High dose folic acid supplements beyond the first trimester of pregnancy do not prevent pre-eclampsia in women at high risk for the condition, according to results of a new trial published in the BMJ.
The international Folic Acid Clinical Trial (FACT) included pregnant women attending obstetrical centres in Argentina, Australia, Canada, Jamaica, and the UK. A total of 2,301 participants, who each had at least one high risk factor for pre-eclampsia, were randomised to receive 4.0 mg of folic acid or placebo, taken as four 1.0 mg tablets once daily, from randomisation at 8-16 completed weeks of gestation, until delivery.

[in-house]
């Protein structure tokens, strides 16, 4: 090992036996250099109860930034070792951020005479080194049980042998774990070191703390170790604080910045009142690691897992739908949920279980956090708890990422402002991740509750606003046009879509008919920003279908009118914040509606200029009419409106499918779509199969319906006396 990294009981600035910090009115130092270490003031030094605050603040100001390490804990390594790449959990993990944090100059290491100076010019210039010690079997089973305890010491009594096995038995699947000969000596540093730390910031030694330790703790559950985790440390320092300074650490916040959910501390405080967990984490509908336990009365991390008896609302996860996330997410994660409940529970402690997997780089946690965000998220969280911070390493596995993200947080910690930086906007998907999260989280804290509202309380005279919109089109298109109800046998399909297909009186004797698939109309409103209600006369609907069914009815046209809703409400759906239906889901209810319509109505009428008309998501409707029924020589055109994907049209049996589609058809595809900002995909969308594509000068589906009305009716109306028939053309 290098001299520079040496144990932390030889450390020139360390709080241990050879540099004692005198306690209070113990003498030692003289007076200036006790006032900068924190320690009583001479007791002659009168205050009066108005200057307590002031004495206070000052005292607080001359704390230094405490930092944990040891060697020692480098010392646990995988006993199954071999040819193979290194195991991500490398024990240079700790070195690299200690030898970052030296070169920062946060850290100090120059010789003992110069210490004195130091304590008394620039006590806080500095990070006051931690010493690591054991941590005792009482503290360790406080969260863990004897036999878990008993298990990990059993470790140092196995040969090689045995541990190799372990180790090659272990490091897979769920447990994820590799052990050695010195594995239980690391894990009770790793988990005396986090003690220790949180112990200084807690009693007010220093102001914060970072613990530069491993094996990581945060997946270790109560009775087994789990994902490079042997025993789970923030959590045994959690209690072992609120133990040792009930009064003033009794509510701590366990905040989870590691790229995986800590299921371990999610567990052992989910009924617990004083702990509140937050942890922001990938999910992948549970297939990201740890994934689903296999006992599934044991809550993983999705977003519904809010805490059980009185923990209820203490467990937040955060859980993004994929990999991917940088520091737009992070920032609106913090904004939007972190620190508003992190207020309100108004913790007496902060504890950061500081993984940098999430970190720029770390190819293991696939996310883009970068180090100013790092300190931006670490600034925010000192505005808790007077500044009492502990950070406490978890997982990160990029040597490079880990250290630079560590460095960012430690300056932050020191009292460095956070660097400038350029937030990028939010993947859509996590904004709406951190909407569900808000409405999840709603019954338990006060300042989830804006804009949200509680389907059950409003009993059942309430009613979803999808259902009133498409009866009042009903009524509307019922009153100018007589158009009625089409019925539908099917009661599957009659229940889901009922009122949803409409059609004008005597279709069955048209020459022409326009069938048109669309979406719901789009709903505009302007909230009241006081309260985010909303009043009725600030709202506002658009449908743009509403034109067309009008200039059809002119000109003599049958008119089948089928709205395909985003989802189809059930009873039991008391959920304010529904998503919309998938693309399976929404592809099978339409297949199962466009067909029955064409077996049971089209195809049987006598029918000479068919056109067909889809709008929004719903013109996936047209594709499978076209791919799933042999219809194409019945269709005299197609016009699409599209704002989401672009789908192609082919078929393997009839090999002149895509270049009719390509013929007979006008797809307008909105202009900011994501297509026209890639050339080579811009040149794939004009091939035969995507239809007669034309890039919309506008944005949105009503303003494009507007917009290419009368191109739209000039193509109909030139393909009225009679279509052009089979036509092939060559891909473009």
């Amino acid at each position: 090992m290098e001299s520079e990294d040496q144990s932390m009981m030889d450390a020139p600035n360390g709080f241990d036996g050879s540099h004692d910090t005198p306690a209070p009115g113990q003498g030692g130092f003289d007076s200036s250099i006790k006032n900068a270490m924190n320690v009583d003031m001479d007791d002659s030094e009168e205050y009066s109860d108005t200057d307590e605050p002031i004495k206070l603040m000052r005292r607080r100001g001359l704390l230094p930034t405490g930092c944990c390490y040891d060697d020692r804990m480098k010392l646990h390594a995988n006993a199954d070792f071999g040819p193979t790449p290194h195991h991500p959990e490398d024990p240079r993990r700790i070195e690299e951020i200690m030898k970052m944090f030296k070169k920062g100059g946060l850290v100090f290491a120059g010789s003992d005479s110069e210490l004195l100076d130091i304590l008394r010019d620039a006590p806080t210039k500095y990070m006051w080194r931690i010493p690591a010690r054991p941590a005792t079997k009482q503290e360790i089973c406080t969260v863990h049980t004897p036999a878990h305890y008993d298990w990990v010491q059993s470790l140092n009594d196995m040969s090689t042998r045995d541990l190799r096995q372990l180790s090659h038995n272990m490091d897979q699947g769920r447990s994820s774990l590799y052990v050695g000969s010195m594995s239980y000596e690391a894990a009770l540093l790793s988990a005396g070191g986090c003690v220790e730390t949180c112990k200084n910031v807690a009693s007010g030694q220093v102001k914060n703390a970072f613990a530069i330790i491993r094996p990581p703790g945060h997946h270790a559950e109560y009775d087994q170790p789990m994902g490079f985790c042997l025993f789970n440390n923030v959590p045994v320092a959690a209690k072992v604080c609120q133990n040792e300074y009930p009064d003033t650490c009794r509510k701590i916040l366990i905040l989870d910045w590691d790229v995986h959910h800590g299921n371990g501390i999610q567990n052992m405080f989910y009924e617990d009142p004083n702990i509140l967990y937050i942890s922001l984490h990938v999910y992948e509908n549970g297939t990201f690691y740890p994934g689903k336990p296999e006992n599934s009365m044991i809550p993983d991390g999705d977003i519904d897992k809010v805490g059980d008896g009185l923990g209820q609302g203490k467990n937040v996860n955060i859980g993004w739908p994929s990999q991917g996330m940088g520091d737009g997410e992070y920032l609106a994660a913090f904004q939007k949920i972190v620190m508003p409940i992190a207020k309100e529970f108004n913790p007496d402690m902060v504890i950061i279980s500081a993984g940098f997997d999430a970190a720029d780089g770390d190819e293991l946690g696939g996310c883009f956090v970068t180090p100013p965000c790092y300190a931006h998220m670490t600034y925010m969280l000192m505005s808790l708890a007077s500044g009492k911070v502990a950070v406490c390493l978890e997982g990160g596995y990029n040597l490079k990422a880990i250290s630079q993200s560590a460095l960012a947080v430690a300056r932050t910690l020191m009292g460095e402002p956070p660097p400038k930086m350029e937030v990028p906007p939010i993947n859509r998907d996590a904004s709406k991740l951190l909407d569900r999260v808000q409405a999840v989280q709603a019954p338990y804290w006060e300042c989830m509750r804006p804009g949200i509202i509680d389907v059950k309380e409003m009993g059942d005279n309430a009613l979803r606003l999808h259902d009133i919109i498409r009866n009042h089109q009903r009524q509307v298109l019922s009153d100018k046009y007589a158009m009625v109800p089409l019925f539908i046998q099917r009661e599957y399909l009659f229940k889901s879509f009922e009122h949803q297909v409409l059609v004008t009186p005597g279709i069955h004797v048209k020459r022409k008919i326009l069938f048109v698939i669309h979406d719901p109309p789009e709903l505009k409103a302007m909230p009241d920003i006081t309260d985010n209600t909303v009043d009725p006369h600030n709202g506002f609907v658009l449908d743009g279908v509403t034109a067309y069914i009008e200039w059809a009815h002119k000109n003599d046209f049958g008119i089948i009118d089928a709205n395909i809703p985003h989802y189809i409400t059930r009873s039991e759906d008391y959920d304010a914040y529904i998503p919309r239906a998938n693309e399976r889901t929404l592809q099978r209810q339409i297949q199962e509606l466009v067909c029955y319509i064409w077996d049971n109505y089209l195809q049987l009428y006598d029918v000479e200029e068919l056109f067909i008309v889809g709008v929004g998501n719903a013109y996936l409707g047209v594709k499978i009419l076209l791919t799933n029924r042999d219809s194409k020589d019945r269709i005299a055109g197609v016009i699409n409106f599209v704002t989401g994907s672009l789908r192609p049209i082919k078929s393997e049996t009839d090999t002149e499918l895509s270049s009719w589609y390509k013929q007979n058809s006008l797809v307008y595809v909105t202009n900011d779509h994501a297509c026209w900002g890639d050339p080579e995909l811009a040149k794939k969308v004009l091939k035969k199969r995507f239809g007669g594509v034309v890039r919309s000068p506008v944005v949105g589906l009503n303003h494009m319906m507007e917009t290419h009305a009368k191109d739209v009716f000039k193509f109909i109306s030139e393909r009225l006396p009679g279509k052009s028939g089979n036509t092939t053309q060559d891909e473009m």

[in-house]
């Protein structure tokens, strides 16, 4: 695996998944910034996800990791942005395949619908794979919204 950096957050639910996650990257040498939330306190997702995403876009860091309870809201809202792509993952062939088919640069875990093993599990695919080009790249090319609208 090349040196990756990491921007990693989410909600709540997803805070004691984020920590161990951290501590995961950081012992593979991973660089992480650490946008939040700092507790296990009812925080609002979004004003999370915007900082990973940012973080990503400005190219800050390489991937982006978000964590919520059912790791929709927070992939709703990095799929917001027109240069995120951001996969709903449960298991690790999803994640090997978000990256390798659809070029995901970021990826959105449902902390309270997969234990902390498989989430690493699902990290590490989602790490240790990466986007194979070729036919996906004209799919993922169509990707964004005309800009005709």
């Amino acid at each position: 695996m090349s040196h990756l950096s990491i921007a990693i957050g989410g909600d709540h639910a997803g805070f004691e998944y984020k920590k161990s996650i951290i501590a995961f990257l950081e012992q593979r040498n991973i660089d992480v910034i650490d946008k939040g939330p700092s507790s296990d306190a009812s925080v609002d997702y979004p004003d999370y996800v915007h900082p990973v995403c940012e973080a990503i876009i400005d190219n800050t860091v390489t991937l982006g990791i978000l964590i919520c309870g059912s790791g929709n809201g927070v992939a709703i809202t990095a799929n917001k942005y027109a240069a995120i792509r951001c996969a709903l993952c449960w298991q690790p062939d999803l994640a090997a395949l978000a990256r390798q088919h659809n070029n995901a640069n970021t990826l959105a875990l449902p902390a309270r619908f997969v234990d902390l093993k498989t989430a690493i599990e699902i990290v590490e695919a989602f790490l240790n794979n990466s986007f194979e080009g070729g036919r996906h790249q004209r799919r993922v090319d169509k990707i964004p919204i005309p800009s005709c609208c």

Pre-eclampsia occurred in 14.8 per cent of women in the folic acid group and 13.5 per cent in the placebo group. There was no evidence of differences between the groups for any other adverse maternal or neonatal outcomes.
Writing in the BMJ, the authors said the finding of a “lack of demonstrated benefit of high dose folic acid supplementation beyond the first trimester for women at high risk of developing pre-eclampsia indicates that high dose recommendation should now cease, and the search for an effective and acceptable strategy to prevent pre-eclampsia must continue”.